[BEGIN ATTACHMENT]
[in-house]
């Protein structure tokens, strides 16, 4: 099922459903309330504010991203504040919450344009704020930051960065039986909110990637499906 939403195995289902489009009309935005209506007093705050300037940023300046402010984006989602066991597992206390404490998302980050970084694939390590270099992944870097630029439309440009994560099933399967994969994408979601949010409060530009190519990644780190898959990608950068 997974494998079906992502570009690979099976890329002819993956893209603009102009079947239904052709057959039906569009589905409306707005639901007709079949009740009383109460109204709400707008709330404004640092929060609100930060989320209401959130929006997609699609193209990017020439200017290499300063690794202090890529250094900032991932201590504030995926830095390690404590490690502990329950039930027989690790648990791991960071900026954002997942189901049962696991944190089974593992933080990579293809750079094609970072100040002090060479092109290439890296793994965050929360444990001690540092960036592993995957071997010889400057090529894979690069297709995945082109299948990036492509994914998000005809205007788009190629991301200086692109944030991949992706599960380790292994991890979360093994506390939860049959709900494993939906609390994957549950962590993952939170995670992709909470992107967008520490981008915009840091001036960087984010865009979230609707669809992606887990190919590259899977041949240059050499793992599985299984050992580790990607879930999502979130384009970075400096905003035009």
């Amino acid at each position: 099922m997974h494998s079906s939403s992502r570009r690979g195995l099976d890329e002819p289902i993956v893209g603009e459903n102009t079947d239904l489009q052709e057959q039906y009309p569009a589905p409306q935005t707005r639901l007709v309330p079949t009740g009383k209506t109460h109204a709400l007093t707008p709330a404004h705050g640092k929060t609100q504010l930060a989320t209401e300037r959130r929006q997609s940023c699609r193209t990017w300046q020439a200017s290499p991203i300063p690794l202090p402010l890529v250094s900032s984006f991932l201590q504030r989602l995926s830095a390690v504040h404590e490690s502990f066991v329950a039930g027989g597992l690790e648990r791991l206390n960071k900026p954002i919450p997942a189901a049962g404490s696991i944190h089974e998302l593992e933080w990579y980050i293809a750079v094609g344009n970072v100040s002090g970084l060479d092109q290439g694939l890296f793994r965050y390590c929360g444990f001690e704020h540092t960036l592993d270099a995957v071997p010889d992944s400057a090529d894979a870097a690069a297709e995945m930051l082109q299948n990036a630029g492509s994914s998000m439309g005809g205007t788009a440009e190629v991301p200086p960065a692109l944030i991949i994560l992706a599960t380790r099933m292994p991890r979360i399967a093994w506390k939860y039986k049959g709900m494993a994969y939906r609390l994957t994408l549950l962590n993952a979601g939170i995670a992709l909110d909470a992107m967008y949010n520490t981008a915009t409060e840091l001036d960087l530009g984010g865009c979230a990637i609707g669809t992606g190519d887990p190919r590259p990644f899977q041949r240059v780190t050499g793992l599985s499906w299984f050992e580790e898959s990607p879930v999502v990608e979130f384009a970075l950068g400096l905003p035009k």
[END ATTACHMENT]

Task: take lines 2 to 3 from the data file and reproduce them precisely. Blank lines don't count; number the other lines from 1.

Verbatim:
């Protein structure tokens, strides 16, 4: 099922459903309330504010991203504040919450344009704020930051960065039986909110990637499906 939403195995289902489009009309935005209506007093705050300037940023300046402010984006989602066991597992206390404490998302980050970084694939390590270099992944870097630029439309440009994560099933399967994969994408979601949010409060530009190519990644780190898959990608950068 997974494998079906992502570009690979099976890329002819993956893209603009102009079947239904052709057959039906569009589905409306707005639901007709079949009740009383109460109204709400707008709330404004640092929060609100930060989320209401959130929006997609699609193209990017020439200017290499300063690794202090890529250094900032991932201590504030995926830095390690404590490690502990329950039930027989690790648990791991960071900026954002997942189901049962696991944190089974593992933080990579293809750079094609970072100040002090060479092109290439890296793994965050929360444990001690540092960036592993995957071997010889400057090529894979690069297709995945082109299948990036492509994914998000005809205007788009190629991301200086692109944030991949992706599960380790292994991890979360093994506390939860049959709900494993939906609390994957549950962590993952939170995670992709909470992107967008520490981008915009840091001036960087984010865009979230609707669809992606887990190919590259899977041949240059050499793992599985299984050992580790990607879930999502979130384009970075400096905003035009």
């Amino acid at each position: 099922m997974h494998s079906s939403s992502r570009r690979g195995l099976d890329e002819p289902i993956v893209g603009e459903n102009t079947d239904l489009q052709e057959q039906y009309p569009a589905p409306q935005t707005r639901l007709v309330p079949t009740g009383k209506t109460h109204a709400l007093t707008p709330a404004h705050g640092k929060t609100q504010l930060a989320t209401e300037r959130r929006q997609s940023c699609r193209t990017w300046q020439a200017s290499p991203i300063p690794l202090p402010l890529v250094s900032s984006f991932l201590q504030r989602l995926s830095a390690v504040h404590e490690s502990f066991v329950a039930g027989g597992l690790e648990r791991l206390n960071k900026p954002i919450p997942a189901a049962g404490s696991i944190h089974e998302l593992e933080w990579y980050i293809a750079v094609g344009n970072v100040s002090g970084l060479d092109q290439g694939l890296f793994r965050y390590c929360g444990f001690e704020h540092t960036l592993d270099a995957v071997p010889d992944s400057a090529d894979a870097a690069a297709e995945m930051l082109q299948n990036a630029g492509s994914s998000m439309g005809g205007t788009a440009e190629v991301p200086p960065a692109l944030i991949i994560l992706a599960t380790r099933m292994p991890r979360i399967a093994w506390k939860y039986k049959g709900m494993a994969y939906r609390l994957t994408l549950l962590n993952a979601g939170i995670a992709l909110d909470a992107m967008y949010n520490t981008a915009t409060e840091l001036d960087l530009g984010g865009c979230a990637i609707g669809t992606g190519d887990p190919r590259p990644f899977q041949r240059v780190t050499g793992l599985s499906w299984f050992e580790e898959s990607p879930v999502v990608e979130f384009a970075l950068g400096l905003p035009k």